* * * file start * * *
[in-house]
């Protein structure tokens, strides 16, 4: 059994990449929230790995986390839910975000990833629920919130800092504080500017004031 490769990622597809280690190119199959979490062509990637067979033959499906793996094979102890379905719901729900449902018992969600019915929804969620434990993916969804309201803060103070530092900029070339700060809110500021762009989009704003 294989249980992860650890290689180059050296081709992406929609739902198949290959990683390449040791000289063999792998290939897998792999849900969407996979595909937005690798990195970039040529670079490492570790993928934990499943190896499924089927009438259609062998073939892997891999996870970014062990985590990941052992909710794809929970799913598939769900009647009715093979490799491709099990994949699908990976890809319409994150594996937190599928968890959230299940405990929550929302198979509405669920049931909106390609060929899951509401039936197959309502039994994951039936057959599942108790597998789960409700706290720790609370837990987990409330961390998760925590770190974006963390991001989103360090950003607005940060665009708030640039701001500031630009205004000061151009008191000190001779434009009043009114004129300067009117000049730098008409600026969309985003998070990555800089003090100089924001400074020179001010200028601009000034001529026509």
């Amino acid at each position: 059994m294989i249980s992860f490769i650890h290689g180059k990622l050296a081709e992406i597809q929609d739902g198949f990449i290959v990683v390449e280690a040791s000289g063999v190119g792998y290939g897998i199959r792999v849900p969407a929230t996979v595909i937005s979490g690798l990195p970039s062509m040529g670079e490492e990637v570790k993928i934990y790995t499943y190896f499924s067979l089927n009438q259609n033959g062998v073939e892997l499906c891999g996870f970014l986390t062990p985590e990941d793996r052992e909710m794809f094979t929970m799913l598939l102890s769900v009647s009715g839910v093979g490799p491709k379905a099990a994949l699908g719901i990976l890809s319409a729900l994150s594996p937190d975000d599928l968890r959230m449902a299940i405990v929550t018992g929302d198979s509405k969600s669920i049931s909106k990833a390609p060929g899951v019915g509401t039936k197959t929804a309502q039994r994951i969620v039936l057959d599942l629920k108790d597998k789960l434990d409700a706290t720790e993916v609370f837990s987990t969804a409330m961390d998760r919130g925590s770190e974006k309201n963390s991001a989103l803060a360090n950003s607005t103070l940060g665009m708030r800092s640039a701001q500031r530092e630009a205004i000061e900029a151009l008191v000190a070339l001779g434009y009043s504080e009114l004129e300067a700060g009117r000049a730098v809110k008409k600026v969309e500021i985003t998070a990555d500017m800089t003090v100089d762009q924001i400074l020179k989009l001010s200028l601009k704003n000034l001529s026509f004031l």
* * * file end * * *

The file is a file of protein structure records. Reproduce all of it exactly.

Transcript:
[in-house]
């Protein structure tokens, strides 16, 4: 059994990449929230790995986390839910975000990833629920919130800092504080500017004031 490769990622597809280690190119199959979490062509990637067979033959499906793996094979102890379905719901729900449902018992969600019915929804969620434990993916969804309201803060103070530092900029070339700060809110500021762009989009704003 294989249980992860650890290689180059050296081709992406929609739902198949290959990683390449040791000289063999792998290939897998792999849900969407996979595909937005690798990195970039040529670079490492570790993928934990499943190896499924089927009438259609062998073939892997891999996870970014062990985590990941052992909710794809929970799913598939769900009647009715093979490799491709099990994949699908990976890809319409994150594996937190599928968890959230299940405990929550929302198979509405669920049931909106390609060929899951509401039936197959309502039994994951039936057959599942108790597998789960409700706290720790609370837990987990409330961390998760925590770190974006963390991001989103360090950003607005940060665009708030640039701001500031630009205004000061151009008191000190001779434009009043009114004129300067009117000049730098008409600026969309985003998070990555800089003090100089924001400074020179001010200028601009000034001529026509």
């Amino acid at each position: 059994m294989i249980s992860f490769i650890h290689g180059k990622l050296a081709e992406i597809q929609d739902g198949f990449i290959v990683v390449e280690a040791s000289g063999v190119g792998y290939g897998i199959r792999v849900p969407a929230t996979v595909i937005s979490g690798l990195p970039s062509m040529g670079e490492e990637v570790k993928i934990y790995t499943y190896f499924s067979l089927n009438q259609n033959g062998v073939e892997l499906c891999g996870f970014l986390t062990p985590e990941d793996r052992e909710m794809f094979t929970m799913l598939l102890s769900v009647s009715g839910v093979g490799p491709k379905a099990a994949l699908g719901i990976l890809s319409a729900l994150s594996p937190d975000d599928l968890r959230m449902a299940i405990v929550t018992g929302d198979s509405k969600s669920i049931s909106k990833a390609p060929g899951v019915g509401t039936k197959t929804a309502q039994r994951i969620v039936l057959d599942l629920k108790d597998k789960l434990d409700a706290t720790e993916v609370f837990s987990t969804a409330m961390d998760r919130g925590s770190e974006k309201n963390s991001a989103l803060a360090n950003s607005t103070l940060g665009m708030r800092s640039a701001q500031r530092e630009a205004i000061e900029a151009l008191v000190a070339l001779g434009y009043s504080e009114l004129e300067a700060g009117r000049a730098v809110k008409k600026v969309e500021i985003t998070a990555d500017m800089t003090v100089d762009q924001i400074l020179k989009l001010s200028l601009k704003n000034l001529s026509f004031l």